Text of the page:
Beginning with the Rev. David Reiter, the First Presbyterian Church of Santa Fe experienced a series of stable, long-term pastorates.
Present Sanctuary Designed by Meem
During the pastorate of A. G. Tozer, the present sanctuary was designed by famous architect John Gaw Meem. It was built in 1939 by contractor Fred Grill, a well-known Santa Fe builder.
First Presbyterian was built at the same time that Cristo Rey Catholic Church, also designed by Meem, was being built. Archbishop Gerkin consulted regularly with Tozer and church leader Paul A. F. Walter on the Presbyterian project. The Archbishop also had two priests on the Presbyterian site to track development of the church.
A Colorful, Creative Contractor
Grill claimed to have lost ten thousand dollars in the project but was willing to do so because he said that he had done many things that would not look good in print and wanted to do something to square his account in “the last roundup.” Grill spoke a melodious language of mule driver variety, and it was said in Santa Fe that only the Archbishop and Tozer could speak his language.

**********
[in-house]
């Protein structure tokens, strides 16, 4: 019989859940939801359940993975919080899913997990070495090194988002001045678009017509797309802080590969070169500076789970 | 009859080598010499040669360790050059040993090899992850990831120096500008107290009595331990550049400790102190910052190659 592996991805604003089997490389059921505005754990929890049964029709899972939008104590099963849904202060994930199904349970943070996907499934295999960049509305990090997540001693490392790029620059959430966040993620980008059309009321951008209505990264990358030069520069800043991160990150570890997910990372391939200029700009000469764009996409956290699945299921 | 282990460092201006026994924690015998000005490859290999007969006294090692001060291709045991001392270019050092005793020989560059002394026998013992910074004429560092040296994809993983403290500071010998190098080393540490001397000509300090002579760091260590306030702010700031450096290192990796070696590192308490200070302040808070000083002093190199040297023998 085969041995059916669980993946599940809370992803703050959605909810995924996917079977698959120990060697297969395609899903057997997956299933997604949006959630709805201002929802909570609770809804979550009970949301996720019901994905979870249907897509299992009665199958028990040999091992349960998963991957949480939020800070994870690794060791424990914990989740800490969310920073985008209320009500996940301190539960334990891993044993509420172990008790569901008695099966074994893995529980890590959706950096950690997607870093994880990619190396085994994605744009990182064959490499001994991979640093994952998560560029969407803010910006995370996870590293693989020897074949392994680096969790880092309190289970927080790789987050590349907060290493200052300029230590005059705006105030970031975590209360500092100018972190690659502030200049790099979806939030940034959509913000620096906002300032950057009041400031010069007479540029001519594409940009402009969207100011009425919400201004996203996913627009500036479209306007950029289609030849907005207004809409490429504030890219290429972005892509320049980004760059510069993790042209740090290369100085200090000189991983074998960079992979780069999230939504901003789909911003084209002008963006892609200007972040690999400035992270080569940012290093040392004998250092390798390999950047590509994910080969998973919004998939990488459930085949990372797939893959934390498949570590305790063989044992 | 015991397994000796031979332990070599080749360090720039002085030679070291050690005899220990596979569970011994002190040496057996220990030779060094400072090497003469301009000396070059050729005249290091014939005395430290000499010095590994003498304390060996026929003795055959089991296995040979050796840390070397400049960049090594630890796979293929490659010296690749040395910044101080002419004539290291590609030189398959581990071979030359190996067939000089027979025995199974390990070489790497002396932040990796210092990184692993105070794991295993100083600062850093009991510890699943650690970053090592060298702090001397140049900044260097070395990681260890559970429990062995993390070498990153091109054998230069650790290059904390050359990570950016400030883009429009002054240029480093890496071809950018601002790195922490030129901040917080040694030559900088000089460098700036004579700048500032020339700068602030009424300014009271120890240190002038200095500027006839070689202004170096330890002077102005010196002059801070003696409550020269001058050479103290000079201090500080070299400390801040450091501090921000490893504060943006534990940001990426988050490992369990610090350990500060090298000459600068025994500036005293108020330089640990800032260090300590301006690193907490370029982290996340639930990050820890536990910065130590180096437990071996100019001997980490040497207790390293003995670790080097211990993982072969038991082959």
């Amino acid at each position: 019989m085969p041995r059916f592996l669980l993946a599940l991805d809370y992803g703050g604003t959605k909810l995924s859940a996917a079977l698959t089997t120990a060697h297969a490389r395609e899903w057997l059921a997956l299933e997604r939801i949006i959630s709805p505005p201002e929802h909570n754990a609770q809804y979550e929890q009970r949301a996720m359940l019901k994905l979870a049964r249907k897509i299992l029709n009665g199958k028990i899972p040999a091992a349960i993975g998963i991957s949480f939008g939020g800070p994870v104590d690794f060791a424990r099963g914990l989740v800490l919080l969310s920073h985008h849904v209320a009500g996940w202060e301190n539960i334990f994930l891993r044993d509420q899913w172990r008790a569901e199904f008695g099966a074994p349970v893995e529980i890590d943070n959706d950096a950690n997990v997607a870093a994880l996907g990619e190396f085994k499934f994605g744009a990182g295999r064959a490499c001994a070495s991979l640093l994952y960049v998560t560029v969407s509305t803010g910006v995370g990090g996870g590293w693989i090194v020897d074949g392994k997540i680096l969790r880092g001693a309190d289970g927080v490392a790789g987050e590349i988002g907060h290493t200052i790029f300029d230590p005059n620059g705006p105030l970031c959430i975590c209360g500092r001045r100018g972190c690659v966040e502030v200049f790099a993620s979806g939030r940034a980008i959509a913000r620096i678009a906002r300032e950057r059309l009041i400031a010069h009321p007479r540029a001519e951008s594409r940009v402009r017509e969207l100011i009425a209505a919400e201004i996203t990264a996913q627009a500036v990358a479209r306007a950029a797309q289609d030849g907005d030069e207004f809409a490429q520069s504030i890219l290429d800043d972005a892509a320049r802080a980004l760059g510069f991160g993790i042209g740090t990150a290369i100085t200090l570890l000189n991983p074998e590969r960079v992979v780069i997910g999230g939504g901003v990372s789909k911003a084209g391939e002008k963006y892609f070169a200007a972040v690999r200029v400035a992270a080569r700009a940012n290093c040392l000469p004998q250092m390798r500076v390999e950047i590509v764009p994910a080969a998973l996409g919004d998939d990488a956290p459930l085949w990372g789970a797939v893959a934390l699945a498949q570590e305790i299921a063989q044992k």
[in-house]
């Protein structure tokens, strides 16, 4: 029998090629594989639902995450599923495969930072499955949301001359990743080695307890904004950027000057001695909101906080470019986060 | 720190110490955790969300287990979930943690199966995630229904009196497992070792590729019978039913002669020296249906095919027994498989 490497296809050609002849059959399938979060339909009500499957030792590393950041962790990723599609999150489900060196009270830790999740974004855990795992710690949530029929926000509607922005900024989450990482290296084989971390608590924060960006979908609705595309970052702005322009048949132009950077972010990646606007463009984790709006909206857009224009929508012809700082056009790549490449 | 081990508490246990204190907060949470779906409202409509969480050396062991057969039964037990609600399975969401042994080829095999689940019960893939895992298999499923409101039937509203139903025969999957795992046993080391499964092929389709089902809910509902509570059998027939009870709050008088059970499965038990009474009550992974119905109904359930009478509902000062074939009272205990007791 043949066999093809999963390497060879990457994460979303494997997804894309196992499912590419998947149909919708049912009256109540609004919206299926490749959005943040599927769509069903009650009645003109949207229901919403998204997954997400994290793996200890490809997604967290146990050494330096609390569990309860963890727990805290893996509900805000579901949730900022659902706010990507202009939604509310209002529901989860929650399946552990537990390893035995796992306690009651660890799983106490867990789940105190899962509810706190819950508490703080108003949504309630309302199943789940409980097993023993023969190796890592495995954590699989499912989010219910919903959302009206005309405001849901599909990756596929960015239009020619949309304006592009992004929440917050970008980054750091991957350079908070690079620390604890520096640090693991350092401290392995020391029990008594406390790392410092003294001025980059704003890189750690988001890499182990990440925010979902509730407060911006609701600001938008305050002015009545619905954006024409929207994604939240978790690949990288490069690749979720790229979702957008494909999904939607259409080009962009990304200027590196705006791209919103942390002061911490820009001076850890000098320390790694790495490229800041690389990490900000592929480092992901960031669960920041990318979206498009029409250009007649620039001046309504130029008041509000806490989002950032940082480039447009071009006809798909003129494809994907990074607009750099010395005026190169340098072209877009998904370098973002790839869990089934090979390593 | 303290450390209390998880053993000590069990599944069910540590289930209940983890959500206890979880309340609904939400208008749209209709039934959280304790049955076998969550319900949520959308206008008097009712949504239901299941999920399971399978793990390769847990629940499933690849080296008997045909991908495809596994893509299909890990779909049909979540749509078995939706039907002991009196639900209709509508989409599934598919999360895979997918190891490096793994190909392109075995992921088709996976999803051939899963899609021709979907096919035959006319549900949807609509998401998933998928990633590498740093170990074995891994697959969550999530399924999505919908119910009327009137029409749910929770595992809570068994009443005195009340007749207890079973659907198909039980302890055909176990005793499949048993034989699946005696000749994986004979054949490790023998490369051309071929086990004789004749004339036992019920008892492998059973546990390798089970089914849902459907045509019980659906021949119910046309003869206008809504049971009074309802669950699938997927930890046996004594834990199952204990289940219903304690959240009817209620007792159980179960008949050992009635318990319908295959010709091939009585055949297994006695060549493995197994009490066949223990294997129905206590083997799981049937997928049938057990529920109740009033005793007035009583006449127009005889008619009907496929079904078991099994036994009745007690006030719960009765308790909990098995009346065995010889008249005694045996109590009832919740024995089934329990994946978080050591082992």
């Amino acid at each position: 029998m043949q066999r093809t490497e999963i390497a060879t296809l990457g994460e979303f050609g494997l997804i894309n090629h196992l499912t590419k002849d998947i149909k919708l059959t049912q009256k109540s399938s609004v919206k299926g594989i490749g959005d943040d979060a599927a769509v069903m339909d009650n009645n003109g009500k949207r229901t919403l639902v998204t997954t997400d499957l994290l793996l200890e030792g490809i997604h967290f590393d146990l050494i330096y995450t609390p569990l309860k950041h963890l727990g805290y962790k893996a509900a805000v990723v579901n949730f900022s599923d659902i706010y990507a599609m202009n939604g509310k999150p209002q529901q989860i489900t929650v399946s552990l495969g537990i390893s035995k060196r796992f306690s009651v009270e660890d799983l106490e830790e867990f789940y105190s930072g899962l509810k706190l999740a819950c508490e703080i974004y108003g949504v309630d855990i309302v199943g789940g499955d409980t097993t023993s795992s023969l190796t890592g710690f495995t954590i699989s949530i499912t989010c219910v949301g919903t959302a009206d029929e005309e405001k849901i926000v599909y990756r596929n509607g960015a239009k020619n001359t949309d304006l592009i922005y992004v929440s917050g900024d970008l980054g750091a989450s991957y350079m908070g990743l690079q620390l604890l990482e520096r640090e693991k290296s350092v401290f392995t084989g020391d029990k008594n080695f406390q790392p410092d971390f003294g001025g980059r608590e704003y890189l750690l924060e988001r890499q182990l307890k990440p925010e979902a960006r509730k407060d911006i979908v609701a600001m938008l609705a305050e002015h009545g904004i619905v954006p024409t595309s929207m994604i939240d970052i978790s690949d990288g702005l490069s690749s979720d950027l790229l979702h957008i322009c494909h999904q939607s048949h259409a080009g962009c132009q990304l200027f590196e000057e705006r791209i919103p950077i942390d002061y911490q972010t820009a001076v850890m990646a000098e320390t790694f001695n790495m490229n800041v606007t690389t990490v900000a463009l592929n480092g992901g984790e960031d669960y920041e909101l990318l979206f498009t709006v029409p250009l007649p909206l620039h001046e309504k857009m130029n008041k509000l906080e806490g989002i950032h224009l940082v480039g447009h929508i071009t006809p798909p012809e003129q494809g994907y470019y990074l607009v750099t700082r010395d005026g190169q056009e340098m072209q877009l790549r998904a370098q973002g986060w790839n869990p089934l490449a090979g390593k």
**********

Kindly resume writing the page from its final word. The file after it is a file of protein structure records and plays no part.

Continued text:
An interesting note is that since money was in very short supply, there arose a problem of how to pay to have carving done on the beams and corbels. Contractor Grill learned that a group of Mexican woodcarvers were in jail and their tools in hock for some wrong they had done. Tozer arranged with the police to bring them to the job and to carve the beams under police escort for a sum of about $150.
Church Growth in the 1940s
During the World War II years with Rev. Ken Keeler as pastor, the church grew from 283 members to 665. The manse became the church office and church school space. A new Austin organ was installed. The pastor traveled to Los Alamos weekly to lead worship services in the secret facility for scientists and military persons there. The church became one of the first in the country to have a handbell choir.
Hart Hall was built in 1948. It adjoined Pope Hall and contained classroom and fellowship space.
NM Separation of Church and State
In 1948, the famous Dixon School Case (Zellers v. Huff) was filed in New Mexico. Protestant parents contested New Mexico’s use of nuns and priests to teach in public schools. The whole nation watched the three year court struggle. The case was settled by the New Mexico Supreme Court, which banned such activities, supporting the separation of church and state.